I understand this: Ever since I was a kid, I’ve worked on creative projects mostly by myself — starting with sitting on the sidewalk with a pen and paper, drawing what I saw. I did my first punk fanzine in my teens. While it was a collaboration between me and my brother Tim, it was uneven. I was the editor and publisher, Tim was my assistant. I monopolized the work and had the final call on everything.

Writing has always been a solitary thing for me, even to the point of me self-publishing most of my stuff. I have a difficult time reaching out, and because of that my brain tells me that it is “easier” to work alone. I’ve done three record labels and, for the most part, they’ve been one-person operations. I try to deal with artists as equals, but when it comes to label stuff, I call the shots. I am Lil Hefe.

What this all means is that while I get to strut and fuss with my successes, the failures are all on me…and if you are me, you find failures even in your successes. I am constantly plagued by doubt. I question the quality of my work. I ask myself, “What’s the point?” My wiring keeps me from giving up. I can get bitter but do not fall into despair. I am not prone to depression. I have no taste for intoxication. I don’t look for comfort or support. I escape into work. I have to be doing something. Luckily for me, something includes reading, which means that I can sit silently for hours engrossed in a book.

This way of living and working is not healthy. The weight of success and failure is too much. Faux-individualism turns to self-flagellation and deep cynicism. I know this, which is why I seek out others and force myself to work in groups.

When I was in my early 20s, I got reacquainted to punk rock. As punk and post-punk turned predictable boring in the late-80s, I escaped in books and became a bad poet. In 1990, a friend dragged me to see Supercharger, the Trashwomen, and Von Zipper, and all my teenage punk excitement came back, especially after seeing San Francisco’s Von Zipper, who were the perfect meld of 60s punk and 80s hardcore energy. “That’s what I want to do,” I thought, so I did it. I got my brother Tim to play drums and my high school bandmate Paul to play bass. Then I tracked down Ed Hunter and asked him to play guitar because, even though we didn’t like each other much, I thought he was about as obnoxious as me so it would be a good fit…and it was.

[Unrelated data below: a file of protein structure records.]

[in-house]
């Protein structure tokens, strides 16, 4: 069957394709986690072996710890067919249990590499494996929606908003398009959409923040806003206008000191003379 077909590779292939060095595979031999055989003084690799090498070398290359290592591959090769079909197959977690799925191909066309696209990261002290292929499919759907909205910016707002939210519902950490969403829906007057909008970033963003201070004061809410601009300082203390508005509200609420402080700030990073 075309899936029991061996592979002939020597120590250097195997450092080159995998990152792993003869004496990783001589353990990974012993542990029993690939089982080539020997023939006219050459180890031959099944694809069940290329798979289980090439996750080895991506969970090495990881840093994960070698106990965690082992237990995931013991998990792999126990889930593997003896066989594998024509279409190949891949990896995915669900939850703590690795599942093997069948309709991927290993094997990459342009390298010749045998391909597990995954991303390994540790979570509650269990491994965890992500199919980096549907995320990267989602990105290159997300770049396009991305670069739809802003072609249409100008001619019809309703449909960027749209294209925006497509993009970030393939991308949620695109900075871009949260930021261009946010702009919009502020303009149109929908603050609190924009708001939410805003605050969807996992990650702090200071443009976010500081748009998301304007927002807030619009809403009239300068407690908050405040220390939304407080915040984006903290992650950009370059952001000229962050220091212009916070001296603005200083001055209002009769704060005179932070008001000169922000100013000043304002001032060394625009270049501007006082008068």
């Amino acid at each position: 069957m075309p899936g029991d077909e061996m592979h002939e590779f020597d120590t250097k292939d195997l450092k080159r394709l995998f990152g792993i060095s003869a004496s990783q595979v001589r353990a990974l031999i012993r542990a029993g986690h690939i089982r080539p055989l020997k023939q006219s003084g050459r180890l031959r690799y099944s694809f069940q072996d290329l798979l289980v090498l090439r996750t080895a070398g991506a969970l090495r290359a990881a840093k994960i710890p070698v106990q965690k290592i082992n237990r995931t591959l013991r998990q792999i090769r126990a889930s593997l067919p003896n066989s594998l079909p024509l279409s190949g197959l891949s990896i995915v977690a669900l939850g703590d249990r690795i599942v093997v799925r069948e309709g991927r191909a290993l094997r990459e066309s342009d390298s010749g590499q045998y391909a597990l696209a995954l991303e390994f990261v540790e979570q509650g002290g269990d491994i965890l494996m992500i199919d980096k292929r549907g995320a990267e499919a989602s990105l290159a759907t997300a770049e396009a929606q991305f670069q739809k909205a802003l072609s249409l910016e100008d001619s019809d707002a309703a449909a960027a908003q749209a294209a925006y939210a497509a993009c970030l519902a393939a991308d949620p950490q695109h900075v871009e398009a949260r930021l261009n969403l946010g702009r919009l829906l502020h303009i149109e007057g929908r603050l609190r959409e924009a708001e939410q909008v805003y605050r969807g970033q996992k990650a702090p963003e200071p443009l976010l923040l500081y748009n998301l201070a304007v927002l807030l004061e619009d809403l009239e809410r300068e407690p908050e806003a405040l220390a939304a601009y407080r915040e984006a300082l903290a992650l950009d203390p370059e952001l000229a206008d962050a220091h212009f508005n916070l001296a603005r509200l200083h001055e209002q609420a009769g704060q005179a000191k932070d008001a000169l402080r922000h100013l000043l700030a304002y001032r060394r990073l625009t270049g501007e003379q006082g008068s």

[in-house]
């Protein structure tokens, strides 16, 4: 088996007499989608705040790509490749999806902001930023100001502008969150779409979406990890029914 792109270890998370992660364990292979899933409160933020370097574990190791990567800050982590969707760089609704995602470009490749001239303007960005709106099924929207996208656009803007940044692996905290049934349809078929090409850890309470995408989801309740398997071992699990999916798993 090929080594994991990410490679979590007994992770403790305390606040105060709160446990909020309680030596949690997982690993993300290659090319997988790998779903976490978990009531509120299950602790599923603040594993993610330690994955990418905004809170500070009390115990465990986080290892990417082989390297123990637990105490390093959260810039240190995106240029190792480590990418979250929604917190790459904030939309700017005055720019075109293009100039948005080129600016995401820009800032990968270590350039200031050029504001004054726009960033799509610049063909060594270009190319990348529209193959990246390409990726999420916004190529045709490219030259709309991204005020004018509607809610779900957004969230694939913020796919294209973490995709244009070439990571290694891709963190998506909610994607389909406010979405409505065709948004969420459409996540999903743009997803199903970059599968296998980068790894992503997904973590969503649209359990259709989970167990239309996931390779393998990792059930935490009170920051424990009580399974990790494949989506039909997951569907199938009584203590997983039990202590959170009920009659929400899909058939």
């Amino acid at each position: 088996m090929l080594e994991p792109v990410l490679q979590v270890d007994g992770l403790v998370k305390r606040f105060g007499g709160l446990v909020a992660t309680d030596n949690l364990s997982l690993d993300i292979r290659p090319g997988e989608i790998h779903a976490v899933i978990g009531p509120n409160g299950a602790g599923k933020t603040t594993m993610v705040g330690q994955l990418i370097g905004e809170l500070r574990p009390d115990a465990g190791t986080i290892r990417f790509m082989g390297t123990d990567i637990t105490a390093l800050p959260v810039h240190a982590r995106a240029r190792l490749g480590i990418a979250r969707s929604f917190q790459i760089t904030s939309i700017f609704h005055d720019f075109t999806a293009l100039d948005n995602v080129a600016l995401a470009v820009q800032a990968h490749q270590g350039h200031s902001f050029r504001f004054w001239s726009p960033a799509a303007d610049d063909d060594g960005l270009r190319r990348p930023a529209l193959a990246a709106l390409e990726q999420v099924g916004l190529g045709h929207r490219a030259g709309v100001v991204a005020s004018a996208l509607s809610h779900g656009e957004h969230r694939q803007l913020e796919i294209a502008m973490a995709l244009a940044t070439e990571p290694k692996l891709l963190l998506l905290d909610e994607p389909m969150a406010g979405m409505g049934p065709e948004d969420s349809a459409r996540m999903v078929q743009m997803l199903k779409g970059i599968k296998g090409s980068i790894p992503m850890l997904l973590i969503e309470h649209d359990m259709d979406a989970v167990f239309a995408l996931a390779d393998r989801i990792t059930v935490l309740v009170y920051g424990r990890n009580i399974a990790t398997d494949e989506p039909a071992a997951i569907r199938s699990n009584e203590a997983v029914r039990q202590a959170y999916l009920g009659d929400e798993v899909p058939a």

Los Huevos went through many line-up changes over 8 years, but Ed and I stayed together, through fist fights, death threats (to each other), and a lot of fun. Anyone who was part of the 90s Sacramento punk scene will read the names some of the band’s main members — Soriano, Ed Hunter, Tristan, Patrone, Woodhouse — and think, “How the fuck did that exist?!! And for 8 years!!!” We were a collection of the most volatile, stubborn, wild, and mouthy fuckers in the scene. In spite of or because of the tension created by these personalities, we made a handful of good records, toured the NW and US, and had a fanbase that covered America, Europe, and Japan. We were never about that one Big Payoff. These were all “successes” that happened along the way.

We also had tons of conflict - screaming matches in the tour van, long uncomfortable moments of silence (like a drive from Central Washington to Sacramento where not one word was spoken), fist fights, fights with other bands, blackouts, getting banned from venues, tantrums, equipment trashed in anger, and one gnarly, temporary break up. But looking back, none of that was difficult. The hardest thing, the very hardest thing for me was making that first contact, coming out of my shell, getting up the nerve to ask Ed to be in a band with me. That one moment of reaching out was the one action that had to be done to make our band-gang happen. Facing that fear of rejection, of not fitting in, and of potential failure had to happen or nothing would have happened. I — we — had to come out from behind the “screen” and enter the real world.

This is politics, my friends. This is why it is important to reach out and continue to reach out. It is why we need to work together and accept that working together means conflict. We build the tools to resolve conflict by engaging in conflict. We gain insights and grow. This is what life is about. This is how we create change. There is no short cut. There is no easy answer. It is hard work that cannot be done in isolation. And, if we want a better, livable world, it is work that must be done.

Jimmy DeSana, Sweatshirt (1980–82)

This essay originally appeared in the October 29th issue of Soriano’s Comment №30. Free Subscriptions available here. Become a patron here.